BY CHRIS LEWIS
It’s officially NBA Draft season when we start speculating on draft promises. Chandler Hutchison’s agency told KTIK on Wednesday that the former Boise State forward would not participate in this week’s NBA Combine in Chicago. That immediately was followed by suspicion that Hutchison was promised by a team that he would be selected in the first round.
While it isn’t unusual for a team to promise a prospect, it wouldn’t make sense that a team would promise Hutchison this offseason.
By all accounts, Hutchison’s draft range is anywhere from a mid- first-round pick to a second-round selection. It is rare for a player in that range (or any) to be promised a selection in mid-May. The reason teams promise prospects a selection is to have that player decline workouts with other teams, making it more likely that the prospect falls to that team’s spot in the draft. However, with the uncertainty of this NBA offseason, it wouldn’t make sense for a team to limit their flexibility for a fringe top-20 prospect.
This offseason will be one of the most volatile in recent memory. That’s what happens when LeBron James and Paul George are free agents, Kawhi Leonard might be on the trade block, along with multiple teams at a crossroads with the direction of their future. Each of those moves have ripple effects. Let’s say George’s agency floats that he might be willing to sign with the team that promised Hutchison. Now that team would need to open up salary cap space, by likely trading a draft pick for another team to take salary off the books. That team unnecessarily limited their options with a draft promise. In theory, they could back out of the promise, but agents have power in the NBA and you don’t want to be known as the team that makes promises it doesn’t keep.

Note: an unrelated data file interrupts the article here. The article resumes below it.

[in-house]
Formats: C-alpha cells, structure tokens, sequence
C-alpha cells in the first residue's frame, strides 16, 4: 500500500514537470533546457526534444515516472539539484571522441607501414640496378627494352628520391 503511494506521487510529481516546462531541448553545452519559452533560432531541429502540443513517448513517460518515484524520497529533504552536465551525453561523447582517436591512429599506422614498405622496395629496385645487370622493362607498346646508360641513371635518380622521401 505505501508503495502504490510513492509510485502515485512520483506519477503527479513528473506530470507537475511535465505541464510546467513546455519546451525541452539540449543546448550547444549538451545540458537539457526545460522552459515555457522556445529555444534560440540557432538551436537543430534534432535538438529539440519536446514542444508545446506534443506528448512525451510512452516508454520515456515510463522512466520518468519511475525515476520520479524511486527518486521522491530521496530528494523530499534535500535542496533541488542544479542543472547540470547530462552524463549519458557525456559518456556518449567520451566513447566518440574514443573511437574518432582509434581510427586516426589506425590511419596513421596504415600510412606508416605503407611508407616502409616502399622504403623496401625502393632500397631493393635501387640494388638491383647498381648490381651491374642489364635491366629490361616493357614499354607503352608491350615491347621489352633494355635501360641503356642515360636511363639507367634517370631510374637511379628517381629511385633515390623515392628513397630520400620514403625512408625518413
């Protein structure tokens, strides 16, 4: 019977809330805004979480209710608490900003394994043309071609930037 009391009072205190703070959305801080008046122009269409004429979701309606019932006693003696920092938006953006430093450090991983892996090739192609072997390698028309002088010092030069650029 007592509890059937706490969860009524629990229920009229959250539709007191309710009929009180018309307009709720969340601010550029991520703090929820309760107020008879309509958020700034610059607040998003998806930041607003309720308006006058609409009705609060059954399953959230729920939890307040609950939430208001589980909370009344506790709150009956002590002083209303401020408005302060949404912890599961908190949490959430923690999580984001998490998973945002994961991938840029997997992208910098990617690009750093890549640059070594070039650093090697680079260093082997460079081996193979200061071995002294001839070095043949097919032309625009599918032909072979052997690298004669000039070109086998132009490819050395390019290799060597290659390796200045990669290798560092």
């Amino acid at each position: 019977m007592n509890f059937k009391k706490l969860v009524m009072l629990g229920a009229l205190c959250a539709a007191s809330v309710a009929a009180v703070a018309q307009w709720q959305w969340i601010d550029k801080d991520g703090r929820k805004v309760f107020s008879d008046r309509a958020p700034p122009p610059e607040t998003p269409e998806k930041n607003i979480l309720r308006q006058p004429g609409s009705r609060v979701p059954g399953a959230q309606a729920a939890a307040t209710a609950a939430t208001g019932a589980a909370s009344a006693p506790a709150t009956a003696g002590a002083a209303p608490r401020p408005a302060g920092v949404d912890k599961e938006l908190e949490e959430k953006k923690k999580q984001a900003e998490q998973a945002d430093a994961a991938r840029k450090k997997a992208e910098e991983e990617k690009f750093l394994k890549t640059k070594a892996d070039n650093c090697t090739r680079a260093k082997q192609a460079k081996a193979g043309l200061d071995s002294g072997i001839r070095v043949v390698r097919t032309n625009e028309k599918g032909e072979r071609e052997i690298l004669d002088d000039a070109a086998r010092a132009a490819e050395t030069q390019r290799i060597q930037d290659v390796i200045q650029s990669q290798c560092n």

The inverse scenario could also play out. A team that promises Hutchison could acquire an extra pick from a team looking to create salary cap space. Now, with two picks in the first round, that team could have the option of packaging those two picks together to move up in the draft. The draft promise would be an unnecessary obstacle.
The point is, not enough of the NBA landscape is settled for a promise to make sense from the team’s perspective. For that same reason, a prospect acting on a promise doesn’t make sense either. It’s just an opinion, but I’d be disappointed if a draft promise is dictating Hutchison’s decisions at this point in the process.
Chris Lewis, the play-by-play voice of Boise State women’s basketball and Olympic Sports, co-hosts Idaho Sports Talk with Bob & Chris weekdays from 1-3 p.m. on KTIK 93.1 FM The Ticket. He can be found @ChrisLewisTweet (Twitter).